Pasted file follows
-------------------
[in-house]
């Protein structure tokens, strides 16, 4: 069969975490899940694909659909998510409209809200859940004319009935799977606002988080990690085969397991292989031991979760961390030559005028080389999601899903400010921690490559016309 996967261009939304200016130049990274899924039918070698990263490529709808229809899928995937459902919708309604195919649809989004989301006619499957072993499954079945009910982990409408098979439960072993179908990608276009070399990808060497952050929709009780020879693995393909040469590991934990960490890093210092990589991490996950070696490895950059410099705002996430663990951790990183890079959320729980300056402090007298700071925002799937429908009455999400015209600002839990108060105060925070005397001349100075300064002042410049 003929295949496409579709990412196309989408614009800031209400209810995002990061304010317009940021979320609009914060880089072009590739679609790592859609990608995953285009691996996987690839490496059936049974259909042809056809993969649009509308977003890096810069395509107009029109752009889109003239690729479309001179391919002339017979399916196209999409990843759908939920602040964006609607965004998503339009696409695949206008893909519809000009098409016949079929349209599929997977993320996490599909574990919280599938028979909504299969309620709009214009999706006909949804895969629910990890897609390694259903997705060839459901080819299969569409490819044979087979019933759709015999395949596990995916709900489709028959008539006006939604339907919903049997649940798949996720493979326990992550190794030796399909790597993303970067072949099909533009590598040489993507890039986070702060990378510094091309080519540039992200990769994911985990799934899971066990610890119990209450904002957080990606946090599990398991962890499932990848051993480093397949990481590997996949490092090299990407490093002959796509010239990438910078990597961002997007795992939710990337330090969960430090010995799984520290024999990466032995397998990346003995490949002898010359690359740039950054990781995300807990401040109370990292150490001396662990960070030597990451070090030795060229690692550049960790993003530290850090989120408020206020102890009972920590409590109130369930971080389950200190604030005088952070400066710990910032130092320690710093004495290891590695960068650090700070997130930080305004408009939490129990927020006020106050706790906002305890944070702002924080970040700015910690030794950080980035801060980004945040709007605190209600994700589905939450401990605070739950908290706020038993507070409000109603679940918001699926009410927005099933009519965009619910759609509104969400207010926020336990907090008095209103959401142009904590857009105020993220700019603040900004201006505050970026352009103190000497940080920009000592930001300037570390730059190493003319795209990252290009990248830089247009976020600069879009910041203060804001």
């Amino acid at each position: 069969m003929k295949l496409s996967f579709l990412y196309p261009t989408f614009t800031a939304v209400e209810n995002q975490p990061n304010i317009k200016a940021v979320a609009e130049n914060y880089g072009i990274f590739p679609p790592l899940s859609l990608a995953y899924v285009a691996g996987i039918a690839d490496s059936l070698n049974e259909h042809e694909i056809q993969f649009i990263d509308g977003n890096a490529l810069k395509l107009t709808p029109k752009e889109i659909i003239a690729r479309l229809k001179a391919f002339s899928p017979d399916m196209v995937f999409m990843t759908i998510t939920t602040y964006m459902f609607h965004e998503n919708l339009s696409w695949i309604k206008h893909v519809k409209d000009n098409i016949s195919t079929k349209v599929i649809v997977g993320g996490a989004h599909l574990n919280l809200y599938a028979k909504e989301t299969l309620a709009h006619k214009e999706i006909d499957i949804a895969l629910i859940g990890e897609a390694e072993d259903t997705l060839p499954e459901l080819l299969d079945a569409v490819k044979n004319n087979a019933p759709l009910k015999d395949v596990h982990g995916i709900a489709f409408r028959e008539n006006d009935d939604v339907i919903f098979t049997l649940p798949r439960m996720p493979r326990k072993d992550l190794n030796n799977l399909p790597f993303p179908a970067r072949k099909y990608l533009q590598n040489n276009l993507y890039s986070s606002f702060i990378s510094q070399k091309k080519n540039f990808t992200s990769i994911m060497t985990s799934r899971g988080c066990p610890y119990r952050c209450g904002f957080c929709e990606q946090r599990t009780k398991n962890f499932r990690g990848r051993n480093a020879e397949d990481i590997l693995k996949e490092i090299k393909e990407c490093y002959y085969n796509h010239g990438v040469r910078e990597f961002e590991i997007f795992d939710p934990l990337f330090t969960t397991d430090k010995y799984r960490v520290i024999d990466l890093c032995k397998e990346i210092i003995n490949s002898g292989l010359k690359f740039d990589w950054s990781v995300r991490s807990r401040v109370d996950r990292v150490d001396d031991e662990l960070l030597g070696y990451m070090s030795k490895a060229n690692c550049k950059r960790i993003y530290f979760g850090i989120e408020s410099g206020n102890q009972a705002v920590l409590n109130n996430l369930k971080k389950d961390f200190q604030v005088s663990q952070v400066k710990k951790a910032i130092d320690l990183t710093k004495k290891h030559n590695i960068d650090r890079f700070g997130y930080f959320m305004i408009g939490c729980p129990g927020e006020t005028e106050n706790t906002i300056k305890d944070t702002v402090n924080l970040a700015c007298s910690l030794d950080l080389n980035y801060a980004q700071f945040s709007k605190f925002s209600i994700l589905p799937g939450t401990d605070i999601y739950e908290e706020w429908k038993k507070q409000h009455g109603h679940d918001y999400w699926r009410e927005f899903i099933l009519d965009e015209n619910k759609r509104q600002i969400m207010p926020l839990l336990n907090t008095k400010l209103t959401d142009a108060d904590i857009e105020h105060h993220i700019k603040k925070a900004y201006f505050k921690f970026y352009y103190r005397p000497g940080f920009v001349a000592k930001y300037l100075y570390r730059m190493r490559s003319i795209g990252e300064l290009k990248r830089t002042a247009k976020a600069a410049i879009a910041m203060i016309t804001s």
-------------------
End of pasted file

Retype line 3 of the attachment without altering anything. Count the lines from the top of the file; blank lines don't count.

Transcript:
């Amino acid at each position: 069969m003929k295949l496409s996967f579709l990412y196309p261009t989408f614009t800031a939304v209400e209810n995002q975490p990061n304010i317009k200016a940021v979320a609009e130049n914060y880089g072009i990274f590739p679609p790592l899940s859609l990608a995953y899924v285009a691996g996987i039918a690839d490496s059936l070698n049974e259909h042809e694909i056809q993969f649009i990263d509308g977003n890096a490529l810069k395509l107009t709808p029109k752009e889109i659909i003239a690729r479309l229809k001179a391919f002339s899928p017979d399916m196209v995937f999409m990843t759908i998510t939920t602040y964006m459902f609607h965004e998503n919708l339009s696409w695949i309604k206008h893909v519809k409209d000009n098409i016949s195919t079929k349209v599929i649809v997977g993320g996490a989004h599909l574990n919280l809200y599938a028979k909504e989301t299969l309620a709009h006619k214009e999706i006909d499957i949804a895969l629910i859940g990890e897609a390694e072993d259903t997705l060839p499954e459901l080819l299969d079945a569409v490819k044979n004319n087979a019933p759709l009910k015999d395949v596990h982990g995916i709900a489709f409408r028959e008539n006006d009935d939604v339907i919903f098979t049997l649940p798949r439960m996720p493979r326990k072993d992550l190794n030796n799977l399909p790597f993303p179908a970067r072949k099909y990608l533009q590598n040489n276009l993507y890039s986070s606002f702060i990378s510094q070399k091309k080519n540039f990808t992200s990769i994911m060497t985990s799934r899971g988080c066990p610890y119990r952050c209450g904002f957080c929709e990606q946090r599990t009780k398991n962890f499932r990690g990848r051993n480093a020879e397949d990481i590997l693995k996949e490092i090299k393909e990407c490093y002959y085969n796509h010239g990438v040469r910078e990597f961002e590991i997007f795992d939710p934990l990337f330090t969960t397991d430090k010995y799984r960490v520290i024999d990466l890093c032995k397998e990346i210092i003995n490949s002898g292989l010359k690359f740039d990589w950054s990781v995300r991490s807990r401040v109370d996950r990292v150490d001396d031991e662990l960070l030597g070696y990451m070090s030795k490895a060229n690692c550049k950059r960790i993003y530290f979760g850090i989120e408020s410099g206020n102890q009972a705002v920590l409590n109130n996430l369930k971080k389950d961390f200190q604030v005088s663990q952070v400066k710990k951790a910032i130092d320690l990183t710093k004495k290891h030559n590695i960068d650090r890079f700070g997130y930080f959320m305004i408009g939490c729980p129990g927020e006020t005028e106050n706790t906002i300056k305890d944070t702002v402090n924080l970040a700015c007298s910690l030794d950080l080389n980035y801060a980004q700071f945040s709007k605190f925002s209600i994700l589905p799937g939450t401990d605070i999601y739950e908290e706020w429908k038993k507070q409000h009455g109603h679940d918001y999400w699926r009410e927005f899903i099933l009519d965009e015209n619910k759609r509104q600002i969400m207010p926020l839990l336990n907090t008095k400010l209103t959401d142009a108060d904590i857009e105020h105060h993220i700019k603040k925070a900004y201006f505050k921690f970026y352009y103190r005397p000497g940080f920009v001349a000592k930001y300037l100075y570390r730059m190493r490559s003319i795209g990252e300064l290009k990248r830089t002042a247009k976020a600069a410049i879009a910041m203060i016309t804001s």